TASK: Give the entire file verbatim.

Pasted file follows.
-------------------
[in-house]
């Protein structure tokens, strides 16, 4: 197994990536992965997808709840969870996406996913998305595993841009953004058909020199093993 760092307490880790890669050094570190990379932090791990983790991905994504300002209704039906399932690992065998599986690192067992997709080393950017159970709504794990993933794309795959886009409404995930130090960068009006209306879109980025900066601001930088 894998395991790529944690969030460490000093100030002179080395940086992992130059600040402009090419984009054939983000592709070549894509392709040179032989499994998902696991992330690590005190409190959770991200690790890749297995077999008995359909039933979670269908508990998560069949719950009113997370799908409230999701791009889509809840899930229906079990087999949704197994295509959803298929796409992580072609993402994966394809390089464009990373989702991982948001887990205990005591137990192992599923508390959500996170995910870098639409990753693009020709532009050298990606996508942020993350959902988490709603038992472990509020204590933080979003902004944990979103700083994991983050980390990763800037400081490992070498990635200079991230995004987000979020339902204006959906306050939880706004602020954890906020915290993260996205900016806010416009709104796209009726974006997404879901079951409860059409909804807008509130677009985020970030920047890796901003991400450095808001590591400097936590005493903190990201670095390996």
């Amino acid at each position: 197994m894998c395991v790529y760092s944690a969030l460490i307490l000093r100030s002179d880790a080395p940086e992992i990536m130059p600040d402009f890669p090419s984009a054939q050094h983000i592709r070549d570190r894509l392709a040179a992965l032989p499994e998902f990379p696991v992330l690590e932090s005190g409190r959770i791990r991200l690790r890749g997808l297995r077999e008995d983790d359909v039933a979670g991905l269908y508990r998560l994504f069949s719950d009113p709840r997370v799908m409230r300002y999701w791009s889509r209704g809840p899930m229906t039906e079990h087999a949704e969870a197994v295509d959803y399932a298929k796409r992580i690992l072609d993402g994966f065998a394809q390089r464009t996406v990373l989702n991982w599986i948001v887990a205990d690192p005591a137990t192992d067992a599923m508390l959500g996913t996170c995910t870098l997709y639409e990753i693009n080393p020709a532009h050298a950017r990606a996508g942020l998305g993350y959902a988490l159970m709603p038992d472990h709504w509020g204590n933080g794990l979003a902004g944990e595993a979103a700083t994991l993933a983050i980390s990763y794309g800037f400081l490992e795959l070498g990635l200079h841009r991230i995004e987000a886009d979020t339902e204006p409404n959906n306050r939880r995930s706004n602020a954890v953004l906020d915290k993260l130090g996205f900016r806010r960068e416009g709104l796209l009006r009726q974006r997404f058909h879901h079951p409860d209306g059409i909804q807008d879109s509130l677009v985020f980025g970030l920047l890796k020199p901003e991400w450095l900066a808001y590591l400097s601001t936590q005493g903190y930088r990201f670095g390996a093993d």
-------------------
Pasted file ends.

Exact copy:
[in-house]
């Protein structure tokens, strides 16, 4: 197994990536992965997808709840969870996406996913998305595993841009953004058909020199093993 760092307490880790890669050094570190990379932090791990983790991905994504300002209704039906399932690992065998599986690192067992997709080393950017159970709504794990993933794309795959886009409404995930130090960068009006209306879109980025900066601001930088 894998395991790529944690969030460490000093100030002179080395940086992992130059600040402009090419984009054939983000592709070549894509392709040179032989499994998902696991992330690590005190409190959770991200690790890749297995077999008995359909039933979670269908508990998560069949719950009113997370799908409230999701791009889509809840899930229906079990087999949704197994295509959803298929796409992580072609993402994966394809390089464009990373989702991982948001887990205990005591137990192992599923508390959500996170995910870098639409990753693009020709532009050298990606996508942020993350959902988490709603038992472990509020204590933080979003902004944990979103700083994991983050980390990763800037400081490992070498990635200079991230995004987000979020339902204006959906306050939880706004602020954890906020915290993260996205900016806010416009709104796209009726974006997404879901079951409860059409909804807008509130677009985020970030920047890796901003991400450095808001590591400097936590005493903190990201670095390996």
């Amino acid at each position: 197994m894998c395991v790529y760092s944690a969030l460490i307490l000093r100030s002179d880790a080395p940086e992992i990536m130059p600040d402009f890669p090419s984009a054939q050094h983000i592709r070549d570190r894509l392709a040179a992965l032989p499994e998902f990379p696991v992330l690590e932090s005190g409190r959770i791990r991200l690790r890749g997808l297995r077999e008995d983790d359909v039933a979670g991905l269908y508990r998560l994504f069949s719950d009113p709840r997370v799908m409230r300002y999701w791009s889509r209704g809840p899930m229906t039906e079990h087999a949704e969870a197994v295509d959803y399932a298929k796409r992580i690992l072609d993402g994966f065998a394809q390089r464009t996406v990373l989702n991982w599986i948001v887990a205990d690192p005591a137990t192992d067992a599923m508390l959500g996913t996170c995910t870098l997709y639409e990753i693009n080393p020709a532009h050298a950017r990606a996508g942020l998305g993350y959902a988490l159970m709603p038992d472990h709504w509020g204590n933080g794990l979003a902004g944990e595993a979103a700083t994991l993933a983050i980390s990763y794309g800037f400081l490992e795959l070498g990635l200079h841009r991230i995004e987000a886009d979020t339902e204006p409404n959906n306050r939880r995930s706004n602020a954890v953004l906020d915290k993260l130090g996205f900016r806010r960068e416009g709104l796209l009006r009726q974006r997404f058909h879901h079951p409860d209306g059409i909804q807008d879109s509130l677009v985020f980025g970030l920047l890796k020199p901003e991400w450095l900066a808001y590591l400097s601001t936590q005493g903190y930088r990201f670095g390996a093993d």